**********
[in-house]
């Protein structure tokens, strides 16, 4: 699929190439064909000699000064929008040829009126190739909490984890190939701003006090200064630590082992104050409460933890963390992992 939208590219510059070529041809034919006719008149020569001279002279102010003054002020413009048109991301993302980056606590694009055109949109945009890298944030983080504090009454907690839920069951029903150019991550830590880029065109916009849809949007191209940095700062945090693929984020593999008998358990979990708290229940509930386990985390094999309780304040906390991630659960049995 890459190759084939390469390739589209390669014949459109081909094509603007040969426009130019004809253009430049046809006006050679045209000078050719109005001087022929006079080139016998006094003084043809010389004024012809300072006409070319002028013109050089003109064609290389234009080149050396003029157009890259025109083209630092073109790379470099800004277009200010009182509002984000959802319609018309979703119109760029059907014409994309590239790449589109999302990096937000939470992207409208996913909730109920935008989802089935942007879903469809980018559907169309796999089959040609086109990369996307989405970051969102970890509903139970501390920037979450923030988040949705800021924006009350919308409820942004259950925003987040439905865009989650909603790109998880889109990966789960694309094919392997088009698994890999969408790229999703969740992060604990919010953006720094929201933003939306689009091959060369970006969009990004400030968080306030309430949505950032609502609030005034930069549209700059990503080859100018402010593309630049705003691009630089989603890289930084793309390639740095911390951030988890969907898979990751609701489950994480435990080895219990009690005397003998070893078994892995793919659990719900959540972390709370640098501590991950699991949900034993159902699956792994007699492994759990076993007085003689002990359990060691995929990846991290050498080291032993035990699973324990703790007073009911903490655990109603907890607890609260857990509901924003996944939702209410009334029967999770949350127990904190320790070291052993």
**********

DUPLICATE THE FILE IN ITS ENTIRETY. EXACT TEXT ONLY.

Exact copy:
[in-house]
């Protein structure tokens, strides 16, 4: 699929190439064909000699000064929008040829009126190739909490984890190939701003006090200064630590082992104050409460933890963390992992 939208590219510059070529041809034919006719008149020569001279002279102010003054002020413009048109991301993302980056606590694009055109949109945009890298944030983080504090009454907690839920069951029903150019991550830590880029065109916009849809949007191209940095700062945090693929984020593999008998358990979990708290229940509930386990985390094999309780304040906390991630659960049995 890459190759084939390469390739589209390669014949459109081909094509603007040969426009130019004809253009430049046809006006050679045209000078050719109005001087022929006079080139016998006094003084043809010389004024012809300072006409070319002028013109050089003109064609290389234009080149050396003029157009890259025109083209630092073109790379470099800004277009200010009182509002984000959802319609018309979703119109760029059907014409994309590239790449589109999302990096937000939470992207409208996913909730109920935008989802089935942007879903469809980018559907169309796999089959040609086109990369996307989405970051969102970890509903139970501390920037979450923030988040949705800021924006009350919308409820942004259950925003987040439905865009989650909603790109998880889109990966789960694309094919392997088009698994890999969408790229999703969740992060604990919010953006720094929201933003939306689009091959060369970006969009990004400030968080306030309430949505950032609502609030005034930069549209700059990503080859100018402010593309630049705003691009630089989603890289930084793309390639740095911390951030988890969907898979990751609701489950994480435990080895219990009690005397003998070893078994892995793919659990719900959540972390709370640098501590991950699991949900034993159902699956792994007699492994759990076993007085003689002990359990060691995929990846991290050498080291032993035990699973324990703790007073009911903490655990109603907890607890609260857990509901924003996944939702209410009334029967999770949350127990904190320790070291052993």